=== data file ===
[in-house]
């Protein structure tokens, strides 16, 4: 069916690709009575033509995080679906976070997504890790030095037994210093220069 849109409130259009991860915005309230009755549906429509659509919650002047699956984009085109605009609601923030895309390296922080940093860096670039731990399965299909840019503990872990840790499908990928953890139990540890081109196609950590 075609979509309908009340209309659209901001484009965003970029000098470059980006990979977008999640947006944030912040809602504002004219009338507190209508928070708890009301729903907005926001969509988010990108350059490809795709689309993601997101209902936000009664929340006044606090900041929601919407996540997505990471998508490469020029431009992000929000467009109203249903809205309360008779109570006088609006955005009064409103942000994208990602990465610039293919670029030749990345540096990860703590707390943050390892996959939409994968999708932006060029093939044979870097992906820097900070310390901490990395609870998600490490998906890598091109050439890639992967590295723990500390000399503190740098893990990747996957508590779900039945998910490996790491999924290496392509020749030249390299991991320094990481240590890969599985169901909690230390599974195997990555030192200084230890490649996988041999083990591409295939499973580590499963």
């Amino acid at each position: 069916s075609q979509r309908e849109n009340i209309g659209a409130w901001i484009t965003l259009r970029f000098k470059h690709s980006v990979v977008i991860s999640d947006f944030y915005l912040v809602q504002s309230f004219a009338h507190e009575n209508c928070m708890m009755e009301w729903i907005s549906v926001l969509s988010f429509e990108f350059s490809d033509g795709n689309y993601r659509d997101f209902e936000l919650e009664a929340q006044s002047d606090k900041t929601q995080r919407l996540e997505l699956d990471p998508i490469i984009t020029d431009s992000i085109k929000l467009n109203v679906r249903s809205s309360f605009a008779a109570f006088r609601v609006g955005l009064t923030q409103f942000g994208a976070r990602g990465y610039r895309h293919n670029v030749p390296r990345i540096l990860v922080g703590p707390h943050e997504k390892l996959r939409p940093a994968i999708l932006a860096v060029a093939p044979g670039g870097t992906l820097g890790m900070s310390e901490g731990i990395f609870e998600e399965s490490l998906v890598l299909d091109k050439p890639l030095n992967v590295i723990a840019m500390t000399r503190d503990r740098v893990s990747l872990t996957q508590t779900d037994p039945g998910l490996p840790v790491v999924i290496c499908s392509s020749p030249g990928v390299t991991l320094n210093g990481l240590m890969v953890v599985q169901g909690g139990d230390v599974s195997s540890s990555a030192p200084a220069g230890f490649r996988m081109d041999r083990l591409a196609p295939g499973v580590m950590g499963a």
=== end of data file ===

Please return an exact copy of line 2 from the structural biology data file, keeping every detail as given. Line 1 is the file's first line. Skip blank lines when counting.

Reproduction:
């Protein structure tokens, strides 16, 4: 069916690709009575033509995080679906976070997504890790030095037994210093220069 849109409130259009991860915005309230009755549906429509659509919650002047699956984009085109605009609601923030895309390296922080940093860096670039731990399965299909840019503990872990840790499908990928953890139990540890081109196609950590 075609979509309908009340209309659209901001484009965003970029000098470059980006990979977008999640947006944030912040809602504002004219009338507190209508928070708890009301729903907005926001969509988010990108350059490809795709689309993601997101209902936000009664929340006044606090900041929601919407996540997505990471998508490469020029431009992000929000467009109203249903809205309360008779109570006088609006955005009064409103942000994208990602990465610039293919670029030749990345540096990860703590707390943050390892996959939409994968999708932006060029093939044979870097992906820097900070310390901490990395609870998600490490998906890598091109050439890639992967590295723990500390000399503190740098893990990747996957508590779900039945998910490996790491999924290496392509020749030249390299991991320094990481240590890969599985169901909690230390599974195997990555030192200084230890490649996988041999083990591409295939499973580590499963």